David Bourget (Western Ontario)
David Chalmers (ANU, NYU)
Rafael De Clercq
Ezio Di Nucci
Jonathan Jenkins Ichikawa
Jack Alan Reynolds
Learn more about PhilPapers
Symposium: The Canadian Journal of Continental Philosophy 7 (2):117-131 (2003)
In a world shaken by terrorists’ assaults, it can seem as if no one is in control. Political leaders often appear at a loss. They cast about for opponents, for those on whom they can exert their political will. The terrorists, however, need not identify themselves. If they do, the languge they use may be messianic rather than political. Rather than indicating negotiable political solutions, it points to something else. Coincident with this, is the pursuit of terror dispite the harm it causes to a given political agenda. The extreme form of terrorism does not speak at all. It bombs and kidnaps, not to negotiate, not to use its victims as pawns to gain a political advantage, but simply to terrorize, to involve innocent bystanders in its own suicidal acts. How does politics confront the absense of negotiable demands? By seeing terrorist’s acts as a “declaration of war?” War, however, has its goals. It is, Clausawitz teaches, a continuation of politics by other means. Yet in the absence of any clear statements, can we know what someone who mails anthrax has in mind? Can we tell what would actually satisfy those who use passenger planes as missiles to kill themselves and thousands of others? Terrorism, here, represents, not politics, but its breakdown. It is not some state power in control of a political process. It cannot be characterized as a political opponent. It is, rather, a method. By implying a way to achieve a political goal, even the word, “method,” says too much. As a sign of the breakdown of politics, it should rather be called a symptom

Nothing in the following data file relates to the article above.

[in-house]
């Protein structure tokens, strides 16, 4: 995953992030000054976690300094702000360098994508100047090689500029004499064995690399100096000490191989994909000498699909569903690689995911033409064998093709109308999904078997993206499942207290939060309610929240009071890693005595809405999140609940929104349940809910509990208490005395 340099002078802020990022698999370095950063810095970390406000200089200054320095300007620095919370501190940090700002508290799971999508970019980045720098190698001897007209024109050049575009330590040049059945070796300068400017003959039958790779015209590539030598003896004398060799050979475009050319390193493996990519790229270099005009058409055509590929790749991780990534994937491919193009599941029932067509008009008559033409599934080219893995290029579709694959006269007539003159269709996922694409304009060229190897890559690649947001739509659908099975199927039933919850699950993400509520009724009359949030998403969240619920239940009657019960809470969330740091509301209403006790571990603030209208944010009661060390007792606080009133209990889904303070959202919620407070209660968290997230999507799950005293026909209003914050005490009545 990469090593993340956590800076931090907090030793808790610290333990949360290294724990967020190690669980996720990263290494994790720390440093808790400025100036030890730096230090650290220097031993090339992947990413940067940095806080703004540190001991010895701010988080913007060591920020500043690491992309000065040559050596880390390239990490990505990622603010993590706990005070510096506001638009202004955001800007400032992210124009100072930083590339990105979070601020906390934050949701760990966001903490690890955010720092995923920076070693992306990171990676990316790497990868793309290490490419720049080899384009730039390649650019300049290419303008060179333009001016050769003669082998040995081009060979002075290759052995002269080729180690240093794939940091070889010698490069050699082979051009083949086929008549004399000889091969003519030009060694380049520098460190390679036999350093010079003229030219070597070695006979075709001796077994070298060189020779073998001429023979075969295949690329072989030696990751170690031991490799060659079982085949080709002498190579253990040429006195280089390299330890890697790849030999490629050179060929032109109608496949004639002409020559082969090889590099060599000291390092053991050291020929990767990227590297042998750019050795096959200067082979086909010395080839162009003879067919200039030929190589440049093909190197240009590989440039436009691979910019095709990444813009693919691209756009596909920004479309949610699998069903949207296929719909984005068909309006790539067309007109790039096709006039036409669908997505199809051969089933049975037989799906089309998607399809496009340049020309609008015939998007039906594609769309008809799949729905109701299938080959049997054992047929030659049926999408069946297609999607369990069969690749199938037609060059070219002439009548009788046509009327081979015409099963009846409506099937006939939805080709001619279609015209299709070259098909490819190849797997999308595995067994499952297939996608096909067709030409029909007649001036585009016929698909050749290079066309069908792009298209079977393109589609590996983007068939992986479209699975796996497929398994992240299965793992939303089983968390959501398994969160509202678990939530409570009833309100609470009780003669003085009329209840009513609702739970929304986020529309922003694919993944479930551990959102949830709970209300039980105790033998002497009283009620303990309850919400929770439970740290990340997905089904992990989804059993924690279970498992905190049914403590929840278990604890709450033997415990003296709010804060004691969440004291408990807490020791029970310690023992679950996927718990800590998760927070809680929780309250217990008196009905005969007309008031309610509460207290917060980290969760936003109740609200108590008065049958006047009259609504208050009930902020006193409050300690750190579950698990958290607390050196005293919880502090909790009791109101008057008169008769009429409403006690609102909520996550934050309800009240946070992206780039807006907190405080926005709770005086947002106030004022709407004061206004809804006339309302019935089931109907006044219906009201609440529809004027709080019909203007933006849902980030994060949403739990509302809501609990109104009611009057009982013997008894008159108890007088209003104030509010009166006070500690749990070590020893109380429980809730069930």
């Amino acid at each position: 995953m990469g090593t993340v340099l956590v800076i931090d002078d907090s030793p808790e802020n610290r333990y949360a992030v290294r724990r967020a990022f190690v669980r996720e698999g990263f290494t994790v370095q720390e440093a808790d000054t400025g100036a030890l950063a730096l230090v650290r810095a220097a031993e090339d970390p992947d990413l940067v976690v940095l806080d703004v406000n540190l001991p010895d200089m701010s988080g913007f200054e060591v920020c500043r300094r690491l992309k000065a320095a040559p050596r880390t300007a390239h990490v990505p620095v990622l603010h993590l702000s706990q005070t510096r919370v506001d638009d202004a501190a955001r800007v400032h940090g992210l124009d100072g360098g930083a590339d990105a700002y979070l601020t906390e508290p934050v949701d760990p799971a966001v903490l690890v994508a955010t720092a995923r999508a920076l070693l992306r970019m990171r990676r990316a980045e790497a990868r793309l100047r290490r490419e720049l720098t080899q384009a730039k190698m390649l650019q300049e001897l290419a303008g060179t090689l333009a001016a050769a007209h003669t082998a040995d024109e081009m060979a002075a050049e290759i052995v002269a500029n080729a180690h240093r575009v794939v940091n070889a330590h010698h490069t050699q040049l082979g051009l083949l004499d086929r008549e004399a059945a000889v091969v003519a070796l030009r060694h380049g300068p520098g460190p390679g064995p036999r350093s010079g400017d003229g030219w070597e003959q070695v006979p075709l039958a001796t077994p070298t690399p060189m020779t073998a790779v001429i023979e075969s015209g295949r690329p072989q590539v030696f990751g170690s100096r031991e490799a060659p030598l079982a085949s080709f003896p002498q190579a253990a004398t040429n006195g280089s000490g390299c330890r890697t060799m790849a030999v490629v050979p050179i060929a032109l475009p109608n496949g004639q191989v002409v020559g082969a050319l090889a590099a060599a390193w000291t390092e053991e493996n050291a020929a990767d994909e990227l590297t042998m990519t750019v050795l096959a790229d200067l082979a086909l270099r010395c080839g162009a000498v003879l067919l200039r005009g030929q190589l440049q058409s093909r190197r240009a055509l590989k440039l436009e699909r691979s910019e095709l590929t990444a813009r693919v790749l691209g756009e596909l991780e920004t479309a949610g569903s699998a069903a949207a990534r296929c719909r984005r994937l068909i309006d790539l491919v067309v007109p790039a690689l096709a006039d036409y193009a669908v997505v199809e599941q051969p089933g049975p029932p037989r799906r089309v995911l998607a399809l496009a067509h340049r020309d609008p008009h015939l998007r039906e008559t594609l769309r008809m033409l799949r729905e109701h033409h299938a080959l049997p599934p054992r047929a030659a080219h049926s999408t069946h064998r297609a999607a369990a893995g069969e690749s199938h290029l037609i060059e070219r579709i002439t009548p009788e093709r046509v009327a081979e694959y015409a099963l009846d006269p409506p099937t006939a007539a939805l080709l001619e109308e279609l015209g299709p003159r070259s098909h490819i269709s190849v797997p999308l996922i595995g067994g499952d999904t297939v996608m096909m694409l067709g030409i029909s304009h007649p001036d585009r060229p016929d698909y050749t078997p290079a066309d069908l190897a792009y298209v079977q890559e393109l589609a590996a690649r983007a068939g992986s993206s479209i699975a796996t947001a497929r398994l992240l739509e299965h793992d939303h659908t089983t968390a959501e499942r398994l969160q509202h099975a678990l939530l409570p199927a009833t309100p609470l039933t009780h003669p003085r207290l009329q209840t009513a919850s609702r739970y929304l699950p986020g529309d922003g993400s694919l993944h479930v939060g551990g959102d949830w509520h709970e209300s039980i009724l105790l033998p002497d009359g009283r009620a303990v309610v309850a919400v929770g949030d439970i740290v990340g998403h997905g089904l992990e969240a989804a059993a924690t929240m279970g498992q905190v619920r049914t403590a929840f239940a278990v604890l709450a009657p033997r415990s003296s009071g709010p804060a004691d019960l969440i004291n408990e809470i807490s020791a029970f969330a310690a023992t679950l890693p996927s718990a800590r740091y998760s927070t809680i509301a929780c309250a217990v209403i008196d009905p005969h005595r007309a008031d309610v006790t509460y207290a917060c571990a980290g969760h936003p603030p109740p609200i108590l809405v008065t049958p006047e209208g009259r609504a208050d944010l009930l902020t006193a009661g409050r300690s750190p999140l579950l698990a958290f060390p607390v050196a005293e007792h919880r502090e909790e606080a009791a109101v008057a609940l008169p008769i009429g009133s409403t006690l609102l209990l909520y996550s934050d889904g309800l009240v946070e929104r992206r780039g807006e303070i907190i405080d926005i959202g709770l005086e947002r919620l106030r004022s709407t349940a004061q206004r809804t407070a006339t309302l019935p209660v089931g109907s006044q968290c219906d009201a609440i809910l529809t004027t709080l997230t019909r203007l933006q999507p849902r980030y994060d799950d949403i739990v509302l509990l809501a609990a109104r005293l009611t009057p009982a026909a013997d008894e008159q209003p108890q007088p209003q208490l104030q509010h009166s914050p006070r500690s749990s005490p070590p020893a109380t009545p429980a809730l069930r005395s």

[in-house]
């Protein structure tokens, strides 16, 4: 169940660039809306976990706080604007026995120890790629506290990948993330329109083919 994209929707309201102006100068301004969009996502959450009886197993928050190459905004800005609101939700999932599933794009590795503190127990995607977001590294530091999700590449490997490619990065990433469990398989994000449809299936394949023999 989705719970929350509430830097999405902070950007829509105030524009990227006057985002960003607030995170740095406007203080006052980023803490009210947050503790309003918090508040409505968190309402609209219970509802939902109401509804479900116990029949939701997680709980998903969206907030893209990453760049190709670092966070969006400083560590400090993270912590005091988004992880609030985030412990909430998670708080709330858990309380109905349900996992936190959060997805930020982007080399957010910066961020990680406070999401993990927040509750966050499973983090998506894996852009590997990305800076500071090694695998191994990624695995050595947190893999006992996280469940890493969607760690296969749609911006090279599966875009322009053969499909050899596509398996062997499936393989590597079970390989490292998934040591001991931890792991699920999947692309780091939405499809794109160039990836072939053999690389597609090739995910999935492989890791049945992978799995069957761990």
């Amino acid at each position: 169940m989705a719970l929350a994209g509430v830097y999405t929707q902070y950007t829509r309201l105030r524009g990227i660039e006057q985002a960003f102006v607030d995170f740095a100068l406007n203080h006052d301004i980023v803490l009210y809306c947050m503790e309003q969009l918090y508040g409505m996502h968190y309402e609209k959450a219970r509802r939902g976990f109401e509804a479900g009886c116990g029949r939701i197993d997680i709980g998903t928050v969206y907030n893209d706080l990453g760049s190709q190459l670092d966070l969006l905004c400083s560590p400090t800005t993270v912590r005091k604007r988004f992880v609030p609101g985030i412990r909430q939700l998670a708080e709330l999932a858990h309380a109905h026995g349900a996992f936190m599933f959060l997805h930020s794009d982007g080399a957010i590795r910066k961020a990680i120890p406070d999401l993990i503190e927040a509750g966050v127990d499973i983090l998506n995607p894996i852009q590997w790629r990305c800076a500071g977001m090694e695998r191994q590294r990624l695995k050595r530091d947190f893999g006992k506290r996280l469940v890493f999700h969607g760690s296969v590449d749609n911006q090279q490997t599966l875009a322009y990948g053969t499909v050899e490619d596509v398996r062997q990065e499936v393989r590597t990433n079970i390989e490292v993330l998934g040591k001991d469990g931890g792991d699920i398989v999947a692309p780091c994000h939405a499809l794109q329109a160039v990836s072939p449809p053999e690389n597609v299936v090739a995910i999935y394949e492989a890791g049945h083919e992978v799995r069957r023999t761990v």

|Keywords||No keywords specified (fix it)|
|Categories||categorize this paper)|
Setup an account with your affiliations in order to access resources via your University's proxy server
Configure custom proxy (use this if your affiliation does not provide a proxy)
|Through your library|
References found in this work BETA
No references found.
Citations of this work BETA
No citations found.
Similar books and articles
Ernest Barker (1937). The Citizen's Choice. Freeport, N.Y.,Books for Libraries Press.
Saul Newman & Michael P. Levine (2006). War, Politics and Race: Reflections on Violence in the 'War on Terror'. Theoria 53 (110):23-49.
Roland Bleiker (2009). Aesthetics and World Politics. Palgrave Macmillan.
Johanna Oksala (2012). Foucault, Politics, and Violence. Northwestern University Press.
Kevin M. Cherry (2012). Plato, Aristotle and the Purpose of Politics. Cambridge University Press.
Richard Hildreth (1854). Theory of Politics. New York,B. Franklin.
Hans J. Morgenthau (2004). Political Theory and International Affairs: Hans J. Morgenthau on Aristotle's the Politics. Praeger Publishers.
Steven B. Smith (2012). Political Philosophy. Yale University Press.
Glen Newey (2001). After Politics: The Rejection of Politics in Contemporary Liberal Philosophy. Palgrave.
Ho-Chia Chueh (2004). Anxious Identity: Education, Difference, and Politics. Praeger Publishers.
Added to index2011-01-08
Total downloads14 ( #280,741 of 2,144,969 )
Recent downloads (6 months)4 ( #163,235 of 2,144,969 )
How can I increase my downloads?